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"And the LORD God made ... trees that were pleasing to the eye ..." Gen. 2:9, New International Version.

"Bonsai isn't just something I do; it's part of what I am." Remark to my wife and daughter.

Tuesday, March 26, 2013

"Exotic" works both ways.

     A local species of scale appears to have a sweet tooth for willow-leaf fig. It will attack other tropical species, too, like Ficus microcarpa. But if willow-leaf fig, Ficus salicaria, is available, it seems to go for that first, and with the greatest appetite. (Since Ficus salicaria is one of my favorites, that puts us very much at odds!)

One of my trees that came under attack.

I've suspected this for a couple of years, but a recent serious infestation of scale among my willow-leafs -- while other species in the Crate were only lightly bothered, or not at all -- has confirmed it. The infestation got started because of an oversight. I aim to treat all my trees annually with a systemic insecticide, but last year I ran out and somehow never bought more. It's an embarrassing mistake; but at least I learned something from it.

This tree suffered the most damage.

It's worth remembering that, as the title of this post says, the concept of "exotic" works both ways.  Ficus salicaria isn't native to this part of the world, so here it is an "exotic." But the scale, mealybugs, and other insect pests that are native to northern Indiana are "exotic" as far as Ficus salicaria is concerned!

Whenever we bring a tree or shrub species to an area where it is not a native, we expose it to pests and pathogens that are new to it. Some of those pests are going to find it appetizing; others are going to find it revolting. The tree's existing natural defenses are going to defeat some of those pests completely, while other pests are going to overwhelm those defenses without half trying. I'm over-generalizing a bit, but I hope my point is clear. And in the case of willow-leaf fig and the scale insects here, the tree's natural defenses almost might as well not exist!

Suspicious bumps -- orange arrows. Scale also attach to leaf surfaces.
A gentle scrape removes it, confirming that it's scale.

Besides being inordinately fond of Ficus salicaria, the scale insects here are quite difficult to detect when they are immature, even for those with some experience looking for them. By the time I confirmed that the trouble was with scale (there were other possibilities) one of my willow-leafs had suffered a good deal of damage. That damage will set the tree's development back by several months, but otherwise will not have any long-term effect. With one exception: the branch that I used in a graft last summer was killed, and the graft will have to be re-done. (The graft was doing well, too. :-( I referred to it most recently in this post .)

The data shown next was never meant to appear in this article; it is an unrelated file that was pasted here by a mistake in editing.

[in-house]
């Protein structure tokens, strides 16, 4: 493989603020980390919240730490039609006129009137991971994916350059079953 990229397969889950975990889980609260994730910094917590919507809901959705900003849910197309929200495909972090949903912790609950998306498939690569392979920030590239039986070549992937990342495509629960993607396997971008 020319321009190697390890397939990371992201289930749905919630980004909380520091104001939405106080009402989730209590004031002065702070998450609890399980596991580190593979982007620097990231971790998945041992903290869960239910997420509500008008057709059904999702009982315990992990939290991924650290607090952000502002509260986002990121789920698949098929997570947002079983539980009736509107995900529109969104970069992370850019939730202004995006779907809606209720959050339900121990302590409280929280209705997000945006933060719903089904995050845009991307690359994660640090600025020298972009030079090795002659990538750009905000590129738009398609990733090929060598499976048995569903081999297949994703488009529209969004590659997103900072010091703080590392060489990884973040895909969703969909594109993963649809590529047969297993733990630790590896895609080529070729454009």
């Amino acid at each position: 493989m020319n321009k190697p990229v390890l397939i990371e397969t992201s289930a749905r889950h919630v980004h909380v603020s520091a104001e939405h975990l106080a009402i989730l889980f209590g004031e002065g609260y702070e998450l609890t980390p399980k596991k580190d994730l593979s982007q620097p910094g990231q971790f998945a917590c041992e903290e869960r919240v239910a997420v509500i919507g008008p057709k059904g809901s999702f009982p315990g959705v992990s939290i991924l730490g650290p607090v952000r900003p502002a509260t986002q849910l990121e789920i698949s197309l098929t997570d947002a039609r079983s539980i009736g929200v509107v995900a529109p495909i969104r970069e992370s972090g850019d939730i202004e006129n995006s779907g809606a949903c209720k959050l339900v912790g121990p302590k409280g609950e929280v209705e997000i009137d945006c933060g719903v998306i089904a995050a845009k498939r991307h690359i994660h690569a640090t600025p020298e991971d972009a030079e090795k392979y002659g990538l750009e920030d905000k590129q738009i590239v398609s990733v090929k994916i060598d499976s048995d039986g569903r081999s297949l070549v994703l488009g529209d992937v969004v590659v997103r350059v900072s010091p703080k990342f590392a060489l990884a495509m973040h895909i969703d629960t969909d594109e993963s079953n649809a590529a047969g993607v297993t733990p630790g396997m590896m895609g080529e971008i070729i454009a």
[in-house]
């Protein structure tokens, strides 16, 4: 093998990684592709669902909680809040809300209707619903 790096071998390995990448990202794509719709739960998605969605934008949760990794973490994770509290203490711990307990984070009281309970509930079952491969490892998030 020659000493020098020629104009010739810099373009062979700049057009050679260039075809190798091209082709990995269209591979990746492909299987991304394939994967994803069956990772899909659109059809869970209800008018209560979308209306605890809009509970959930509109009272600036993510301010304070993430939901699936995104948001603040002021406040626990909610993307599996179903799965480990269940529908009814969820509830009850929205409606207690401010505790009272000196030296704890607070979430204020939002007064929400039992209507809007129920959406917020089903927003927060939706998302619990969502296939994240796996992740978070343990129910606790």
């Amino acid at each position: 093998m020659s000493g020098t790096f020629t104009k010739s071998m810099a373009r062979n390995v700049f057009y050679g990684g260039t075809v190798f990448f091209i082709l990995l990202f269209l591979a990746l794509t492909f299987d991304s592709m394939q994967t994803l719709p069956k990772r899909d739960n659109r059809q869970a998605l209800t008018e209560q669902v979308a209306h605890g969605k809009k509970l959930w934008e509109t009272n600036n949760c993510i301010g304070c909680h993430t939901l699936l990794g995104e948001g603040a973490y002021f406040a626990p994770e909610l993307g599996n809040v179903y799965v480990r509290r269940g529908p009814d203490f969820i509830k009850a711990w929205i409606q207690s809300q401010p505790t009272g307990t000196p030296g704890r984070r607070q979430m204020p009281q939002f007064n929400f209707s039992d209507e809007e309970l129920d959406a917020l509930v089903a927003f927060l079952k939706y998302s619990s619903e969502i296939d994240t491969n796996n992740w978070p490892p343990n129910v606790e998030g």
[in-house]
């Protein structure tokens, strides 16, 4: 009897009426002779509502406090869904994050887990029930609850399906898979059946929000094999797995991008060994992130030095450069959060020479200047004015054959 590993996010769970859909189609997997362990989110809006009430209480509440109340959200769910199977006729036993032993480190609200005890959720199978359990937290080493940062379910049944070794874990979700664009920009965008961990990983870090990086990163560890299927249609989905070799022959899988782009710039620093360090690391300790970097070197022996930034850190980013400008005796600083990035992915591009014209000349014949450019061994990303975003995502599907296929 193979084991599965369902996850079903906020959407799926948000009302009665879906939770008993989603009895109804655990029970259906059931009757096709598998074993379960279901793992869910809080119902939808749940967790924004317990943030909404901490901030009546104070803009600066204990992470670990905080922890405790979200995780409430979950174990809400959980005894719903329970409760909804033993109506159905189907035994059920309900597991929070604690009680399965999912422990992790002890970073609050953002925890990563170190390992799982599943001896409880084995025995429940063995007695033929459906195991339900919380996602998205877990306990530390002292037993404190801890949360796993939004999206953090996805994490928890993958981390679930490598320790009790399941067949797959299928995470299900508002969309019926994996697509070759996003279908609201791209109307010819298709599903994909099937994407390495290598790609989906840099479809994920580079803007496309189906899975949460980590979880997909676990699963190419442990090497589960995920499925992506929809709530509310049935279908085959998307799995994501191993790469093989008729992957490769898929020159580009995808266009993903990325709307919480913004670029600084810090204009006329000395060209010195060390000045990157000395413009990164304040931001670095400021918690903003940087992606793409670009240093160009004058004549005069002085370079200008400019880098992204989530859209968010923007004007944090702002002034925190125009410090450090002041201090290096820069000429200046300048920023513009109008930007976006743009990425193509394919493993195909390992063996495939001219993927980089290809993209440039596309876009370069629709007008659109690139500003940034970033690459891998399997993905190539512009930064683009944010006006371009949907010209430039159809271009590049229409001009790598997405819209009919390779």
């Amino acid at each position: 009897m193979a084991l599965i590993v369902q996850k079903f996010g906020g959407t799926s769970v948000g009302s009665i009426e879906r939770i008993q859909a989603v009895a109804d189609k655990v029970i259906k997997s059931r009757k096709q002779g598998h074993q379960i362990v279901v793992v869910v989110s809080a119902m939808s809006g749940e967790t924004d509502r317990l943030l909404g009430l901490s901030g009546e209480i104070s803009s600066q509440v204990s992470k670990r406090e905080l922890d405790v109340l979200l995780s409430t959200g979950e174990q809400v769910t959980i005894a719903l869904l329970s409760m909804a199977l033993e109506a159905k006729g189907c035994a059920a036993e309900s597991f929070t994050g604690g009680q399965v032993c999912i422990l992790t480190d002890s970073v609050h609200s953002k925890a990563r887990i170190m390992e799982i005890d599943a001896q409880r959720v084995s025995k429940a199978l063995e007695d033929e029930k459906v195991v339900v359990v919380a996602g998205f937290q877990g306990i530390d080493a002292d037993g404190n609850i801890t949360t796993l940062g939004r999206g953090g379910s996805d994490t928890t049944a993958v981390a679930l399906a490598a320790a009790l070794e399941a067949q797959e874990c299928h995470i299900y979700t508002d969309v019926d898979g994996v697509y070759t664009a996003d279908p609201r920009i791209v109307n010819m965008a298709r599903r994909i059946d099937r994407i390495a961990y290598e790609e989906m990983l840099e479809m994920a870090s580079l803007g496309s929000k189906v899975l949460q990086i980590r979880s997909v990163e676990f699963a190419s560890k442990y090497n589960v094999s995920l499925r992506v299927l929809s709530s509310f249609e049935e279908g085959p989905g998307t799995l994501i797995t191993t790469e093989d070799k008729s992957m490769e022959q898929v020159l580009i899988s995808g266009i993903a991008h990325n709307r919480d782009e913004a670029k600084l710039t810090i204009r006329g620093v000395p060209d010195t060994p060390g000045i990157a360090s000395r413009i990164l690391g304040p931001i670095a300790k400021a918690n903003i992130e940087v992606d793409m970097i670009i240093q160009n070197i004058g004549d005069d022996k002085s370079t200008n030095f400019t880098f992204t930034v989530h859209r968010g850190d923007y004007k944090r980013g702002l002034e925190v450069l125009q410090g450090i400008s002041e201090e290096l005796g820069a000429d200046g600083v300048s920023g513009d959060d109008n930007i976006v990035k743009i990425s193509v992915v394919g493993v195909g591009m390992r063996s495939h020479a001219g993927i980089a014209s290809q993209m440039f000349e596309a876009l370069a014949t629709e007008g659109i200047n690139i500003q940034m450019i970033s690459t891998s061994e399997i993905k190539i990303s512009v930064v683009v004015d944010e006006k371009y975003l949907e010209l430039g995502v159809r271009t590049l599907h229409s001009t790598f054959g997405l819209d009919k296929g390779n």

The grafted-in branch was killed.

Two days ago I sprayed all my willow-leafs, and a few other specimens too, with an insecticidal spray that I think of as "Carl's Soap Solution." I call it that because I got the recipe from Carl L. Rosner of New Jersey. Carl, however, while he recommends this spray enthusiastically, says that he learned it from someone else. I've found this solution to be effective against most non-boring beasties that attack the above-ground part of the tree.

Give me a few days, and I'll publish the recipe in a separate blog post, in both English and metric units.

I have a fresh supply of systemic insecticide, but I'm not going to use it indoors unless I must. Another thing worth remembering is that the research that led to many of our insecticides also led to the development of nerve gases! Best to use insecticides in a well-ventilated place or outdoors.

On the attack with the sprayer!

:-)  :-)  :-)


  1. That sucks. I've had some tiny bugs crawling in and out of the soil on a couple of my ficus and haven't been able to figure out what they are exactly. They don't look like spider mites, mealy bugs, or anything else I've seen people complain about. The trees don't really seem bothered by them either, but I knew they needed to be dealt with so I treated them with a mixture of of neem oil, dish soap, and alcohol diluted into water. That seems to have killed them with no ill effects to the trees. The recipe I saw didn't have the alcohol, but I didn't think it would hurt given it wasn't even a capful mixed into a liter sized bottle. If the trees had been more developed, or I had more money in them, I might have been a little less experimental. Thinking of it, it may have been related to Carl's Soap spray.

    1. Interesting, Charles. Carl Rosner recommends that the solution I used be kept off the roots, just to play it safe. But if your trees show no ill effects over time, we'll all have learned something!

      You may be seeing fungus gnats -- are they black? Fungus gnat larvae feed on plant roots, so it's a good idea to go after them.